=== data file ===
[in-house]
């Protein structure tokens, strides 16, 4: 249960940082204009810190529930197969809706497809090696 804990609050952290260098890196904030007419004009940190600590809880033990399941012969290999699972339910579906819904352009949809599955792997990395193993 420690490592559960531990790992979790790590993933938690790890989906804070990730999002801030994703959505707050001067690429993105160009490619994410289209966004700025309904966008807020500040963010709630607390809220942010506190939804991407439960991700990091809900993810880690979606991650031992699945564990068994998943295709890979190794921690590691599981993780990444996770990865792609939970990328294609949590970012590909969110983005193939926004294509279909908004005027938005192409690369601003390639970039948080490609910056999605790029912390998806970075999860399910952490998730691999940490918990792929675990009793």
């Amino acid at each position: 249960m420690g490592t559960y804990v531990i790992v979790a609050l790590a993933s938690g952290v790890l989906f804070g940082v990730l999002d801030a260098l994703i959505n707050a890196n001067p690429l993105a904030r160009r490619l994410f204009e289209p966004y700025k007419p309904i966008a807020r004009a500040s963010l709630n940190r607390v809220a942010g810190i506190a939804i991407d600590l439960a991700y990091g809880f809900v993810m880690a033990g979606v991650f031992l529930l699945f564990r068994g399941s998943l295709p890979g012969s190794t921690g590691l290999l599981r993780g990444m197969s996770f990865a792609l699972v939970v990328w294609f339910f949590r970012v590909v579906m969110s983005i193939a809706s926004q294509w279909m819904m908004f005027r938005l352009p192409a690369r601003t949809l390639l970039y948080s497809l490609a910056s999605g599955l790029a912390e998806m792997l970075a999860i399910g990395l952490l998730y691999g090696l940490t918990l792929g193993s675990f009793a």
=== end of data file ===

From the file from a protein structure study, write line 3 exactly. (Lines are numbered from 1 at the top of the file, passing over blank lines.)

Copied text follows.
């Amino acid at each position: 249960m420690g490592t559960y804990v531990i790992v979790a609050l790590a993933s938690g952290v790890l989906f804070g940082v990730l999002d801030a260098l994703i959505n707050a890196n001067p690429l993105a904030r160009r490619l994410f204009e289209p966004y700025k007419p309904i966008a807020r004009a500040s963010l709630n940190r607390v809220a942010g810190i506190a939804i991407d600590l439960a991700y990091g809880f809900v993810m880690a033990g979606v991650f031992l529930l699945f564990r068994g399941s998943l295709p890979g012969s190794t921690g590691l290999l599981r993780g990444m197969s996770f990865a792609l699972v939970v990328w294609f339910f949590r970012v590909v579906m969110s983005i193939a809706s926004q294509w279909m819904m908004f005027r938005l352009p192409a690369r601003t949809l390639l970039y948080s497809l490609a910056s999605g599955l790029a912390e998806m792997l970075a999860i399910g990395l952490l998730y691999g090696l940490t918990l792929g193993s675990f009793a």